As title, how could one calculate $$\int_0^1 \frac{\sqrt{1-x^4}}{1+x^2}dx$$?

I thought of using $x=\sqrt{\sin u}$ substitution but to no avail.

  • It involves elliptic integrals. Or the gamma function. It is $$2K(-1)-E(-1)$$ – S.C.B. Feb 22 '17 at 14:58
  • 3
    Does $\frac{\sqrt{1-x^4}}{1+x^2}=\sqrt{\frac{1-x^2}{1+x^2}}$ help? – Hagen von Eitzen Feb 22 '17 at 15:00
  • this does not help since the integral leads to an elliptic function – Dr. Sonnhard Graubner Feb 22 '17 at 15:08

By substituting $x=\tan\theta$ we are left with $$ I=\int_{0}^{\pi/4}\sqrt{(1-\tan^2\theta)(1+\tan^2\theta)}\,d\theta =\int_{0}^{\pi/4}\frac{\sqrt{\cos(2\theta)}}{\cos^2\theta}\,d\theta=\int_{0}^{\pi/2}\frac{\sqrt{\cos\theta}}{1+\cos\theta}\,d\theta\tag{1}$$ that can be written in the following form: $$ I=\int_{0}^{1}\frac{\sqrt{x}}{(1+x)\sqrt{1-x^2}}\,dx = \int_{0}^{1}x^{1/2}(1-x^2)^{-3/2}\,dx-\int_{0}^{1}x^{5/2}(1-x^2)^{-3/2}\,dx\tag{2}$$ or in the following form: $$ \frac{1}{2}\left[\int_{0}^{1}x^{-1/4}(1-x)^{-3/2}\,dx-\int_{0}^{1}x^{3/4}(1-x)^{-3/2}\,dx\right]\tag{3}$$ that by Euler's Beta function equals:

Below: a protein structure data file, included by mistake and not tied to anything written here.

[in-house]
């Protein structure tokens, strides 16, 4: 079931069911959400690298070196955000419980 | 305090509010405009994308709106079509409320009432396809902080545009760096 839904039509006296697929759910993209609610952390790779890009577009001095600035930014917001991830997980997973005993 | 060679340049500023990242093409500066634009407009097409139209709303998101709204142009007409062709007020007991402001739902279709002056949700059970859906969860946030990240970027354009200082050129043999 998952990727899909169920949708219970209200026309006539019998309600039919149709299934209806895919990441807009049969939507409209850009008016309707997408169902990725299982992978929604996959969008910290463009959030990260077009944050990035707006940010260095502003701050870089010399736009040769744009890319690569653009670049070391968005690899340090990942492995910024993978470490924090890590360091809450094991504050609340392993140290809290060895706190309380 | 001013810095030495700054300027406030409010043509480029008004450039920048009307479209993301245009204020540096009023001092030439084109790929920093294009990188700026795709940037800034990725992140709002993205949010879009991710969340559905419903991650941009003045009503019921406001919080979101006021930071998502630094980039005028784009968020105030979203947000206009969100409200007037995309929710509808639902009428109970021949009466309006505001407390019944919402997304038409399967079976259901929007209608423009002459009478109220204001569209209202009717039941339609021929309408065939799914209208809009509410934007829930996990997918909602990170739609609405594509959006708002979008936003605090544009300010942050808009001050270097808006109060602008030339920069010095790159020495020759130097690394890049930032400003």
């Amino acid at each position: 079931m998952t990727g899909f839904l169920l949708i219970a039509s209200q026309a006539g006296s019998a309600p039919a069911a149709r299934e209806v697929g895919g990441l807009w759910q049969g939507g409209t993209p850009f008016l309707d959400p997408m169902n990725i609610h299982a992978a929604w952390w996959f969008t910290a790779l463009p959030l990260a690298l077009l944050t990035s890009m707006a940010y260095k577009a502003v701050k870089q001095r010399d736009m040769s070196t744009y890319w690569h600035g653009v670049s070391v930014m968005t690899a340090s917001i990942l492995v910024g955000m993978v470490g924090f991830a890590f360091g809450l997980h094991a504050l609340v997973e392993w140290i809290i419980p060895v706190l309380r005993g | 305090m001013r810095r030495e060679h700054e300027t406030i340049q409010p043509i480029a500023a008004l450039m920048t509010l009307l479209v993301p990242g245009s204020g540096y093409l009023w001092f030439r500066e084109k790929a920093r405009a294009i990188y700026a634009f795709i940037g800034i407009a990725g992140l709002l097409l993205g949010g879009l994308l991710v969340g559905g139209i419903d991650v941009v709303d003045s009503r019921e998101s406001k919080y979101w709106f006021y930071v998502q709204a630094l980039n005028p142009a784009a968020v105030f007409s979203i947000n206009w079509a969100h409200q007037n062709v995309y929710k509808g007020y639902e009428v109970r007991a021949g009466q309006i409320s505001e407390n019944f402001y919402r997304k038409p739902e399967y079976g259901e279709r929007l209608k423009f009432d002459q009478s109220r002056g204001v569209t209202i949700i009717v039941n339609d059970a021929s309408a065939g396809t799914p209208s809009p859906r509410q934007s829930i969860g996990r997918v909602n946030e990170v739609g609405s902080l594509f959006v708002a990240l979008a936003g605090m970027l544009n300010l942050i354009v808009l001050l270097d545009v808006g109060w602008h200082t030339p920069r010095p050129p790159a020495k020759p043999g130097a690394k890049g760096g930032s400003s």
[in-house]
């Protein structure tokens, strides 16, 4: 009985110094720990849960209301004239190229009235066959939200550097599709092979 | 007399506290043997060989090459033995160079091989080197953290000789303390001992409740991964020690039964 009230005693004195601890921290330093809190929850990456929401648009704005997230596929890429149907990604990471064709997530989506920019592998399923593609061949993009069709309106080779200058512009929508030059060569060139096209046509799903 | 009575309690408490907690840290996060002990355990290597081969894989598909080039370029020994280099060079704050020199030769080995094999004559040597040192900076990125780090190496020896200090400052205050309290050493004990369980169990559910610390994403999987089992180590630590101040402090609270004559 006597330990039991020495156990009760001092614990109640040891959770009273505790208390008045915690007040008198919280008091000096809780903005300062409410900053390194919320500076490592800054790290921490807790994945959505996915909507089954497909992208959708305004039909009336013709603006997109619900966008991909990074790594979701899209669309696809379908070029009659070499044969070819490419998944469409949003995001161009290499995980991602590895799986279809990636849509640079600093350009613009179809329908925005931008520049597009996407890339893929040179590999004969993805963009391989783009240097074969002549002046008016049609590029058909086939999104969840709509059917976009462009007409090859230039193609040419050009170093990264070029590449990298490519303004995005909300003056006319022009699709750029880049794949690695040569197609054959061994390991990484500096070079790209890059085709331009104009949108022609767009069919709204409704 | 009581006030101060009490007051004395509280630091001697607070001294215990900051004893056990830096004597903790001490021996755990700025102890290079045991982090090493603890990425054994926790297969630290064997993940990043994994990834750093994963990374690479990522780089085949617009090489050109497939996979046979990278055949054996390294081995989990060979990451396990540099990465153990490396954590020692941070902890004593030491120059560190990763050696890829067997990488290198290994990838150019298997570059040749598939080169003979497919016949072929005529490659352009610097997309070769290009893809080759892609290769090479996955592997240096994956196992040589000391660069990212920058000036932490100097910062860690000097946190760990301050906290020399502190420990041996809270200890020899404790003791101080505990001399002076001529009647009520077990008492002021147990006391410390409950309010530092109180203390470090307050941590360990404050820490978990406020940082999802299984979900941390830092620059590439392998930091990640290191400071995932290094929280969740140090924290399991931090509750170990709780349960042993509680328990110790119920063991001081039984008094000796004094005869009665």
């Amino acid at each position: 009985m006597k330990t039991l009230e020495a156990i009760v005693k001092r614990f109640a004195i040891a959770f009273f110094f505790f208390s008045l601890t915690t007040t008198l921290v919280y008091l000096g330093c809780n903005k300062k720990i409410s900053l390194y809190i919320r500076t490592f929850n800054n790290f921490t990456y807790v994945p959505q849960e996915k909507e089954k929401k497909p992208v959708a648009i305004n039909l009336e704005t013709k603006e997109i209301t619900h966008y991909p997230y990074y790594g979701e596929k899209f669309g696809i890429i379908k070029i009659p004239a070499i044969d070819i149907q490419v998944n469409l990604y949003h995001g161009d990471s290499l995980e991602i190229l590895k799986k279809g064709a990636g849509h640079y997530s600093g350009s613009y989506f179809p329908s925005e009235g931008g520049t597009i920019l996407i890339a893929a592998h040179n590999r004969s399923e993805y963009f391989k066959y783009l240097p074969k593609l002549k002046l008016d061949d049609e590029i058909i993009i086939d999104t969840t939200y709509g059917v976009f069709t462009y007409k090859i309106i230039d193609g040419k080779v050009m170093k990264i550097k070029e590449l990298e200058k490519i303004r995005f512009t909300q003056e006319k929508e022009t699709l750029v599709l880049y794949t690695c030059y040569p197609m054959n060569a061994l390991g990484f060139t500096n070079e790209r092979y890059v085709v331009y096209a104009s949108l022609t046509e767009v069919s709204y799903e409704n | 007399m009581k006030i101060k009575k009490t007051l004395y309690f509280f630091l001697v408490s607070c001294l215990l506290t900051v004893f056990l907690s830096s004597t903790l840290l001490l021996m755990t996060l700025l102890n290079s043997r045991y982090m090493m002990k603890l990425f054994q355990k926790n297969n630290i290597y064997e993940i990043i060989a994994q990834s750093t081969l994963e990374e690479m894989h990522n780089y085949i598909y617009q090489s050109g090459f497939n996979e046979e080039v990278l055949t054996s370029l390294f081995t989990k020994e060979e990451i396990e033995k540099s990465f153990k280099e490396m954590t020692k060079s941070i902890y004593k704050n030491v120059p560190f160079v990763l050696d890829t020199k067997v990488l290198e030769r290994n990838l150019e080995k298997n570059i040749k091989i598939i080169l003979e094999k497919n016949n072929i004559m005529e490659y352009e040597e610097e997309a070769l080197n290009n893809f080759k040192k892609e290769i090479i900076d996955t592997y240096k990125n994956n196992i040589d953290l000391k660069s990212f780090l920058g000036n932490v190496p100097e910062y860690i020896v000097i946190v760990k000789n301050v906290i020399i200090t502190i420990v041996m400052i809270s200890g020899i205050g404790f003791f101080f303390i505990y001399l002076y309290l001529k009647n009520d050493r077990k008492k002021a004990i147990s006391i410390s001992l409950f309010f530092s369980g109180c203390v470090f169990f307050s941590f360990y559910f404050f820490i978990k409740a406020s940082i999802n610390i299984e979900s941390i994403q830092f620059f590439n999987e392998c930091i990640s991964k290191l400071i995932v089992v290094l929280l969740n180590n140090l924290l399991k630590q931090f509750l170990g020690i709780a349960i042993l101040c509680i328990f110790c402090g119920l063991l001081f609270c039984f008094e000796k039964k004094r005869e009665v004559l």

$$ I = \color{red}{\frac{\sqrt{\pi}}{2}\left[\frac{\Gamma\left(\frac{1}{4}\right)^2}{\pi\sqrt{8}}-\frac{\pi\sqrt{8}}{\Gamma\left(\frac{1}{4}\right)^2}\right]}\tag{4}$$

that can be numerically evaluated very efficiently through the AGM :

$$ I = \color{red}{\frac{\sqrt{\pi}}{2}\left[\frac{\sqrt{\pi}}{\text{AGM}(1,\sqrt{2})}-\frac{\text{AGM}(1,\sqrt{2})}{\sqrt{\pi}}\right]}=\frac{\pi}{2\,\text{AGM}(1,\sqrt{2})}-\frac{\text{AGM}(1,\sqrt{2})}{2}. \tag{5}$$

Let $z=x^{2}$ \begin{align} \int\limits_{0}^{1} \frac{\sqrt{1-x^{4}}}{1+x^{2}} dx &= \int\limits_{0}^{1} (1-x^{2})^{1/2}(1+x^{2})^{1/2} dx \\ &= \frac{1}{2} \int\limits_{0}^{1} (1-z)^{1/2} (1+z)^{-1/2} z^{-1/2} dz \\ &= \frac{\Gamma(1/2) \Gamma(3/2)}{2 \Gamma(2)} {}_{2}\mathrm{F}_{1}(1/2,1/2;2;-1) \\ &\approx 0.7119586 \end{align}

We used Gauss's hypergeometric function.

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